The Food for Lane County website features “Hunger Stories,” personal accounts of community members who have experienced hunger and how the local food bank provides a lifeline to those in need.
But you don’t have to look off campus to find people who have been helped by a food bank.
UO police Officer Geri Brooks is coordinating her department's effort in this month’s Governor’s State Employees Food Drive. It was a role that went from being "voluntold" to a mission driven by her personal history.
As a child growing up in east Springfield, Brooks' family experience years when they counted on local food boxes to fill out meals. Later, as an adult with three small children at home, Brooks and her husband at times relied on food and grocery support from her church and family members. She said her husband worked a lot, but sometimes the family didn't have enough for housing and all the food they needed.
"As a child, I definitely remember using food boxes from Food For Lane County," she said. "I've also been an adult and wondered when I could buy my kids their next meal. When I look back on it now, I was very fortunate. I feel fortunate that I'm now in a situation that I can get this out there for other people."
When Brooks was younger, boxes were mostly the typical dry and canned goods, but she's impressed with the fresh fruits and vegetables that the food bank can share now. Brooks would even like to get her fellow UO Police Department officers to help serve meals at the Food for Lane County Dining Room. She sees the service and community spirit of the food drive linked perfectly with her life in uniform.
"In policing we encounter people who may be involved in crime who are homeless and probably hungry, and we know there are families at the other end of that as well," she said. "It's important to remember that connection, that there are wives and children affected by this person and what happens on the street, even if the people at home are not in that lifestyle.
"We're here to serve everyone," she said. "Some of the people we contact, they may be breaking a law, but they're still people and they deserve a good meal."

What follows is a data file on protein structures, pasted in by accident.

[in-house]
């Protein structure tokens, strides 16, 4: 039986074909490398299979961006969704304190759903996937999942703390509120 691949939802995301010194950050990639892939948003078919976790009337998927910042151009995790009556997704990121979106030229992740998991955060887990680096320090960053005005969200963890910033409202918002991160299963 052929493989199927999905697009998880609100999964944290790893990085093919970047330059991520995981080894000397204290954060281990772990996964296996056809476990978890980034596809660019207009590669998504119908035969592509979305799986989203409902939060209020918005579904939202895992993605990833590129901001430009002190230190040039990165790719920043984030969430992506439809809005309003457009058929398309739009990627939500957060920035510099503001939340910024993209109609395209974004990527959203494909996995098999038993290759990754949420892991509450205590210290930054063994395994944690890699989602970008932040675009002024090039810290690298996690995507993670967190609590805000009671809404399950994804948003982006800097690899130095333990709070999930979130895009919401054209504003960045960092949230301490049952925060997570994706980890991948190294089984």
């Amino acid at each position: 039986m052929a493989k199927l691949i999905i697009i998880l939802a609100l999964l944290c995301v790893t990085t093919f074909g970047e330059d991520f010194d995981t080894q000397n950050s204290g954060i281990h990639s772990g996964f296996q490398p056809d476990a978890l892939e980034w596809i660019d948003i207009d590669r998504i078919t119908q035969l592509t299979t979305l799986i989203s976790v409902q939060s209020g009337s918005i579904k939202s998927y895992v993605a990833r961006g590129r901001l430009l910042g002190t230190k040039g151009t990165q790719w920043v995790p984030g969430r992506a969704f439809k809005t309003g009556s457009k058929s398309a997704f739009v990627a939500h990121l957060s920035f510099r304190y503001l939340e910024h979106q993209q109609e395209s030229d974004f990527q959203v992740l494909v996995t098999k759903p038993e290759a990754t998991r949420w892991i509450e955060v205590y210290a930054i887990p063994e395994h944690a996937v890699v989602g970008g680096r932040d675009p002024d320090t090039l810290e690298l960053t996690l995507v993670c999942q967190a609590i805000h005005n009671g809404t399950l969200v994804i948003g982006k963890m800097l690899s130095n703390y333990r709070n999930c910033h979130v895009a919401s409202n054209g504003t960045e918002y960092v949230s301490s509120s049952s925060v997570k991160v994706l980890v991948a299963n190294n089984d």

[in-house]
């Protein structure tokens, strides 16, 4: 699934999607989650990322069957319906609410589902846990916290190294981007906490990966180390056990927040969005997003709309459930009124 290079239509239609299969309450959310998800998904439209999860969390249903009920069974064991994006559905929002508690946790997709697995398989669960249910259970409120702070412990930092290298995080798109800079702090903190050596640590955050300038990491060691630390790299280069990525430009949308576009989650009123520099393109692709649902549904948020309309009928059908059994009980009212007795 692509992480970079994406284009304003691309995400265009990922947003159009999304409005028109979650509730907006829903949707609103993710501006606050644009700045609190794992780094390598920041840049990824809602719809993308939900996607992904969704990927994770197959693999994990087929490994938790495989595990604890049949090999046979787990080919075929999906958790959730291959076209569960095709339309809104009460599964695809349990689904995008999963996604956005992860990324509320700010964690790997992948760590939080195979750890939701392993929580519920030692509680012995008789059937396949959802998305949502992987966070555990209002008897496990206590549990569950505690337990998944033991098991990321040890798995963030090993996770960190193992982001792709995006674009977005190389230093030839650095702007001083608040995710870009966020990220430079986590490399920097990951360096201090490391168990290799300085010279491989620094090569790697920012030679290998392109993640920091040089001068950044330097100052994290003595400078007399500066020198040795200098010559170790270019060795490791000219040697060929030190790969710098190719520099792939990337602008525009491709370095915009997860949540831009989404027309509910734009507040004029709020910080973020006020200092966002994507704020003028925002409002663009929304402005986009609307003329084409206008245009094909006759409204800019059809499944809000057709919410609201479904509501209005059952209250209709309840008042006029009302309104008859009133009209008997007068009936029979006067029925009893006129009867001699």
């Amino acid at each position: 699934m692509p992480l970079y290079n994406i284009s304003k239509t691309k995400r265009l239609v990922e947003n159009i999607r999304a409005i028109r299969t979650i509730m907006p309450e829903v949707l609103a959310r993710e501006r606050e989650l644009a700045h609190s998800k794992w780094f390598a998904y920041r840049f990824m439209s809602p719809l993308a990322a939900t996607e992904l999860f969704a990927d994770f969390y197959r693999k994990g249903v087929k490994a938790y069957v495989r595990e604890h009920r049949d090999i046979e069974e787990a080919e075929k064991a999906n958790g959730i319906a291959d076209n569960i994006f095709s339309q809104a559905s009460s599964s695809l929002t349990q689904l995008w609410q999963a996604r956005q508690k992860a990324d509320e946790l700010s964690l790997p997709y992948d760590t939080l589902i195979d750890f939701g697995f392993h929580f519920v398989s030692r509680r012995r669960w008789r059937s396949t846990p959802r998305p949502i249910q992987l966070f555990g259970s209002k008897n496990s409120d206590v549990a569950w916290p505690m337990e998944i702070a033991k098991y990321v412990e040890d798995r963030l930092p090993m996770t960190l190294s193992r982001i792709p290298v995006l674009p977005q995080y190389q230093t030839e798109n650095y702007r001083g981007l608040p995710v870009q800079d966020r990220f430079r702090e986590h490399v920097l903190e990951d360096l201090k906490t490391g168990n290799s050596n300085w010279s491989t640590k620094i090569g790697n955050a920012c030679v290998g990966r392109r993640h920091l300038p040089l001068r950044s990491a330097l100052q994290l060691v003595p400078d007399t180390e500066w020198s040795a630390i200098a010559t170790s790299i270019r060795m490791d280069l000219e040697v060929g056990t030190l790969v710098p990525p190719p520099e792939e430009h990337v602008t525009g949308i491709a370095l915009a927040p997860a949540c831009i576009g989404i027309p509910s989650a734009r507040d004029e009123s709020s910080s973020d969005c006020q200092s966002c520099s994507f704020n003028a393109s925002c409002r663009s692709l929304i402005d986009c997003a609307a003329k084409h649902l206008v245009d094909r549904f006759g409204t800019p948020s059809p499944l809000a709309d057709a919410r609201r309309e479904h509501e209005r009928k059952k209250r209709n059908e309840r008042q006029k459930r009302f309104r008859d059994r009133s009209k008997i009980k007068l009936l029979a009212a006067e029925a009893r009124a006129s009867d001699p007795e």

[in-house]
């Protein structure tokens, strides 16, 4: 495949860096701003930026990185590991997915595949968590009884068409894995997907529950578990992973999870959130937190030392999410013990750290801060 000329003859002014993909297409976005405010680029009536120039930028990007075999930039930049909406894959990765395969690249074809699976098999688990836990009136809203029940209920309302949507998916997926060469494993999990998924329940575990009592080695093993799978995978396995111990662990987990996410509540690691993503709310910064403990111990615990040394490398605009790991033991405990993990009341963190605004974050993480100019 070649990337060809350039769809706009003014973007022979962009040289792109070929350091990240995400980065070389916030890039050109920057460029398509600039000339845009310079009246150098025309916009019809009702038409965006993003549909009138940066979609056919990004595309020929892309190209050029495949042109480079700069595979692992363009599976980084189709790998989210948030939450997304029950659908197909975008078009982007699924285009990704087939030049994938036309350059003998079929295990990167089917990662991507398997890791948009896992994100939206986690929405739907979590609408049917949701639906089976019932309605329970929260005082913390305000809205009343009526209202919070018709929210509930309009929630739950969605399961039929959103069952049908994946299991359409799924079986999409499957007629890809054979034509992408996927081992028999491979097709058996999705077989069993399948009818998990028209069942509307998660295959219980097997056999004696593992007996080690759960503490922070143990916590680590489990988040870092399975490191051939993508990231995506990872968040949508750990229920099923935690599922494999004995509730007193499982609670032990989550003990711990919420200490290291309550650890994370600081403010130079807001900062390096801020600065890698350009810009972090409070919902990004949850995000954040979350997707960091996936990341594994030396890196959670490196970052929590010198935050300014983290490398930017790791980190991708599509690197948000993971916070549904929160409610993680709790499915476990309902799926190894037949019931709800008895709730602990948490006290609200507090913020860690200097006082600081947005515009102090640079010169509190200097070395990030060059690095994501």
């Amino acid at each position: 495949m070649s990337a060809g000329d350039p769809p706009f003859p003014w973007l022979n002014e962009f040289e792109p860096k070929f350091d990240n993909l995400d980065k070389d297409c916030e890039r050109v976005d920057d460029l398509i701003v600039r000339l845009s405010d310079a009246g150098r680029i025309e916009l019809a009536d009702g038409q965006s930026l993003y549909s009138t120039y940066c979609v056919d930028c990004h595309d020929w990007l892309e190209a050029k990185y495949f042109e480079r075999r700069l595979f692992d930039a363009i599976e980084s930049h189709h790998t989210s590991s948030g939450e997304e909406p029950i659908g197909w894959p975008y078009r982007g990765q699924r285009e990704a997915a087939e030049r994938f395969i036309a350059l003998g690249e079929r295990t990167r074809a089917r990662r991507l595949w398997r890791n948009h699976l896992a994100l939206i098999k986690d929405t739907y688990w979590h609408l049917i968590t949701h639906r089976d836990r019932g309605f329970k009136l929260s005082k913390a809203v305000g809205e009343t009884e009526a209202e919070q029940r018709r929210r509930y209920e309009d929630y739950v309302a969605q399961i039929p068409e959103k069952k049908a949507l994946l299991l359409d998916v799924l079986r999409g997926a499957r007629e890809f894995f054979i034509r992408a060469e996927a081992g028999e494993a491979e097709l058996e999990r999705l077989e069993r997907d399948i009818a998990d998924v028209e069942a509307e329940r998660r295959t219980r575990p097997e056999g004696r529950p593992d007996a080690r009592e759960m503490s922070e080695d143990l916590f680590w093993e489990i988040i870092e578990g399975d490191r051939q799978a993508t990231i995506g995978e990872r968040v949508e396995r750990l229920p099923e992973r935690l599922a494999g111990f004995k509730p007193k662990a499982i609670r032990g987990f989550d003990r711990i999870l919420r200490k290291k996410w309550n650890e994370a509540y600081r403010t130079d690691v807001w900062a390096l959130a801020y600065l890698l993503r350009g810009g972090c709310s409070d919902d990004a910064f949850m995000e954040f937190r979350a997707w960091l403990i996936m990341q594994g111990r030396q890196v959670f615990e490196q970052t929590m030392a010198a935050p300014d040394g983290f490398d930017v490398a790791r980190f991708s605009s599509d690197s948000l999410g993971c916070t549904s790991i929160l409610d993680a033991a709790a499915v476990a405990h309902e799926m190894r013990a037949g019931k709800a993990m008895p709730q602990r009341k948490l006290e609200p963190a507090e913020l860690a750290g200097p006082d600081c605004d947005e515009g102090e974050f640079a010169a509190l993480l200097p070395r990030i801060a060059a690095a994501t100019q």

Marty Hurst, an administrative support specialist in the College of Education, is another coordinator with a personal history with hunger.
A 10-year employee of the UO, Hurst serves as the food drive’s banker, collecting and tracking cash donations and money from Euphoria chocolate sales. Spurring her interest in supporting the food drive are her memories of a time when she sought help from a food bank for her family.
Hurst had just moved her family to Tucson, Arizona, and they struggled to get by.
“We were living in our car,” she said, “living in a business complex at night, using a spigot to wash.”
Despite their struggle, Hurst found hope in the food donated by people in her new community.
“Food banks are not meant for you to live on forever, but it’s a godsend when you need it,” she said. “I’ve met people on this campus that are struggling to make ends meet. The food bank is what keeps them going from day to day.”
While the days of feeding her family from a food box are past, Hurst sees this month as an opportunity for UO faculty and staff to do something about the enduring problem of hunger.
“This is a good way to pull everybody together,” she said. “It’s not a lot to ask: a can of soup, a can of tuna, $12 a month. It’s not a lot to ask but it makes a difference.”
The food drive runs through Feb. 28, and thanks to an anonymous donor, all donations during the month will be matched up to $50,000. See your department’s coordinator for more information, or visit the UO Food Drive Facebook page.
—By Larissa Ennis, University Advancement, and Kelly McIver, University Communications